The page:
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Big L Biography

Last updated: 07/18/2013 08:43:35 PM

Raised in Harlem's uptown sector "Danger Zone"----139th Street and Lennox Avenue, Big L was faced with the temptation's of the streets. Instead of living the street life he chose rap as a way out. His first ever crack on wax came in 1992's "Yes You May (Remix)." Since then Big L has blessed the mic countless times with lyrics like no other.

In 1993 he signed with Columbia Records and released one of the illest records of underground hip-hop. The record was the vinyl, promo-only "Devil's Son." That song was quickly banned from radio, due to such lyrics as: "I pistol whip the priest every Sunday." With hardcore lyrics made for the fans and not radio, Big L proved himself as one of the kings of the underground. In 1995, still with Columbia, He released his debut album "Lifestylz Ov Da Poor & Dangerous." The album was commercially ignored, but praised by the source who gave it 4 mics. The album was a lyrical masterpiece, and an underground success. That album put on a few now big name rappers, such as Jay-Z, and Cam'ron. After that album was released, L was dropped from Columbia.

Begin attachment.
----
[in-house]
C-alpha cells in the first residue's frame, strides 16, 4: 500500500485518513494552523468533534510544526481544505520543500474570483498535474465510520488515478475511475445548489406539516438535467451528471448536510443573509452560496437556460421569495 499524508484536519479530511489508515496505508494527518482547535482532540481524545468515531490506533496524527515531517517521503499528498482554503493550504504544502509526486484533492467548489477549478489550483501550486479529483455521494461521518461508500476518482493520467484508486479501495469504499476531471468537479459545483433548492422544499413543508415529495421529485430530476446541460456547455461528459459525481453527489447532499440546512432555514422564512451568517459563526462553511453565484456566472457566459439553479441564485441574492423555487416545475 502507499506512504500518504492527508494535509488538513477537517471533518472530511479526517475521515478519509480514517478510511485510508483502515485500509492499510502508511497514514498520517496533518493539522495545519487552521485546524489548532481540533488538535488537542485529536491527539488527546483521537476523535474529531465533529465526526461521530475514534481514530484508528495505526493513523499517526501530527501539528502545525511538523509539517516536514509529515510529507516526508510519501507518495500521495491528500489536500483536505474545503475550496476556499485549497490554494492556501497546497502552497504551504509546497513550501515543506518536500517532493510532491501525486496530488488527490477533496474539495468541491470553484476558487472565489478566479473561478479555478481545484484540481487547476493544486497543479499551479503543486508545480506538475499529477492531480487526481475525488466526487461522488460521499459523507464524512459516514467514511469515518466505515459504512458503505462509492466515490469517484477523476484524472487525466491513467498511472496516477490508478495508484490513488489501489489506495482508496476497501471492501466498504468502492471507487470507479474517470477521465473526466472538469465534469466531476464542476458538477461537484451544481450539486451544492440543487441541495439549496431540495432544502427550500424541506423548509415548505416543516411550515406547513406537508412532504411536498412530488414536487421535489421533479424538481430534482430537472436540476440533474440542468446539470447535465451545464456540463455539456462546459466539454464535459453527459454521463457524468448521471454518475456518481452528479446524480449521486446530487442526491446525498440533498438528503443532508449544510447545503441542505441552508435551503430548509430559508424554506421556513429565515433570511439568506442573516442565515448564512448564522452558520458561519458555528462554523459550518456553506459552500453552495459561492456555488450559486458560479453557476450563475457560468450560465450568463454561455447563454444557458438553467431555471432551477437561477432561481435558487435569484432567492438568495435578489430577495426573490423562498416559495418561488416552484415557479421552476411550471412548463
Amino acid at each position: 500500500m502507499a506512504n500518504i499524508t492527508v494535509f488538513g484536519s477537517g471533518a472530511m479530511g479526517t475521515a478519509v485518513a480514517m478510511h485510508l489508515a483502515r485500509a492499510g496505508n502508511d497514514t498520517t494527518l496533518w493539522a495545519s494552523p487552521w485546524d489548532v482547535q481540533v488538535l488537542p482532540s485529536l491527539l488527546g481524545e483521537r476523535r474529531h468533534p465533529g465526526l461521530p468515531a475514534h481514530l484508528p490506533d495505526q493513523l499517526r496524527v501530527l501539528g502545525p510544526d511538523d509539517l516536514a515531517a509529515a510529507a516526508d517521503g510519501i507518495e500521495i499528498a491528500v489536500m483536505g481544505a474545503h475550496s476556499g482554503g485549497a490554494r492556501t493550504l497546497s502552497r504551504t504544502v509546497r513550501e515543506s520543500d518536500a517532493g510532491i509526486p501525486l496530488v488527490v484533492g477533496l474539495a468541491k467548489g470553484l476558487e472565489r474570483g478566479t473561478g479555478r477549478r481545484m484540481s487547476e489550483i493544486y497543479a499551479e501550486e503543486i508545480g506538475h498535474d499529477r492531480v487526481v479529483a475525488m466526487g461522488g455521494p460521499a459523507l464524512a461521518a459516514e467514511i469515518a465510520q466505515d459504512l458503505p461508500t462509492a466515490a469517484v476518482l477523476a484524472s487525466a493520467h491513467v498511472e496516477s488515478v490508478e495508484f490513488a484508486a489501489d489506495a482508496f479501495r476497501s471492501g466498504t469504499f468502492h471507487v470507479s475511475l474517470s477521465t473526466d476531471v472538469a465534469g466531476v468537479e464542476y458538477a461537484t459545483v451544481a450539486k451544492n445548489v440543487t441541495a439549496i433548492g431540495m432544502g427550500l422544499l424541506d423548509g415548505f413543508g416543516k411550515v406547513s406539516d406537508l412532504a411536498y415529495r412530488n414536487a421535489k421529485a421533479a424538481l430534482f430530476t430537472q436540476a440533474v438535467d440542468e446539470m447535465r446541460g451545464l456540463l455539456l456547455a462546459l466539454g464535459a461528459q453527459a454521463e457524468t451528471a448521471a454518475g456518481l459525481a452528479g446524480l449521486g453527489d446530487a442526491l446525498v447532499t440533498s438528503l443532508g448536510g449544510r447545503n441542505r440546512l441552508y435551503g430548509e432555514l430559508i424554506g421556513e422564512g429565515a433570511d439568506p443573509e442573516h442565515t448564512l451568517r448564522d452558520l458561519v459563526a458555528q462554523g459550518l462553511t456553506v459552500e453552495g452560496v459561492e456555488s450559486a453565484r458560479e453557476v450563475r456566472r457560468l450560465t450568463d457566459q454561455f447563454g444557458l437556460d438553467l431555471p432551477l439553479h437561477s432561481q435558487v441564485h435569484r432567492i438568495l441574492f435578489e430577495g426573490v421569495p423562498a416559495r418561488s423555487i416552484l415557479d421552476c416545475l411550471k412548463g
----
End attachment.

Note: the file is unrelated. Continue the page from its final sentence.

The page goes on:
Even after being dropped, L was rising in the game. He, along with Show, AG, Buckwild, Lord Finess, Fat Joe, OC, and Diamond, formed the group D.I.T.C. (Diggin' In The Crates). They began popping up on mixtapes all around, and Big L was showcasing his lyrical ability on a whole new level. Concerts in Amsterdam, and Japan proved to others that Big L and D.I.T.C. were now worldwide and ready to blow up. Big L was now on the verge of releasing his best work. He got in the studio and recorded "Ebonics" a breakdown of street slang. That single was blowing up the streets, and people were starting to notice L. Unfortunately his success was cut short. Big L was murdered on the very streets where he grew up. He was shot 7 times in the head and chest on February 15, 1999.

In August of 2000 Big L's posthumous, sophmore album "The Big Picture" was released. Half the album was completed before his death, and half after his death. This album recieved more respect in terms of sales, and rotation. The album went gold, and was the first of his albums to do so. Collaberations on the album include Guru, D.I.T.C. and rap vets like Big Daddy Kane and Kool G. Rap as well as the late Tupac Shakur.

Although Big L is no longer with us, His essence is still felt in the rap game, from his smart lyrics, to his deadly metaphors and his freestyling ability, Big L has opened the doors for a wave of rappers such as Mase, Jay-Z, Cam'ron and McGruff. Through his music Big L lives on, and should never be forgotten.

R.I.P. Lamont Coleman aka. Big L
-Harlem's Finest

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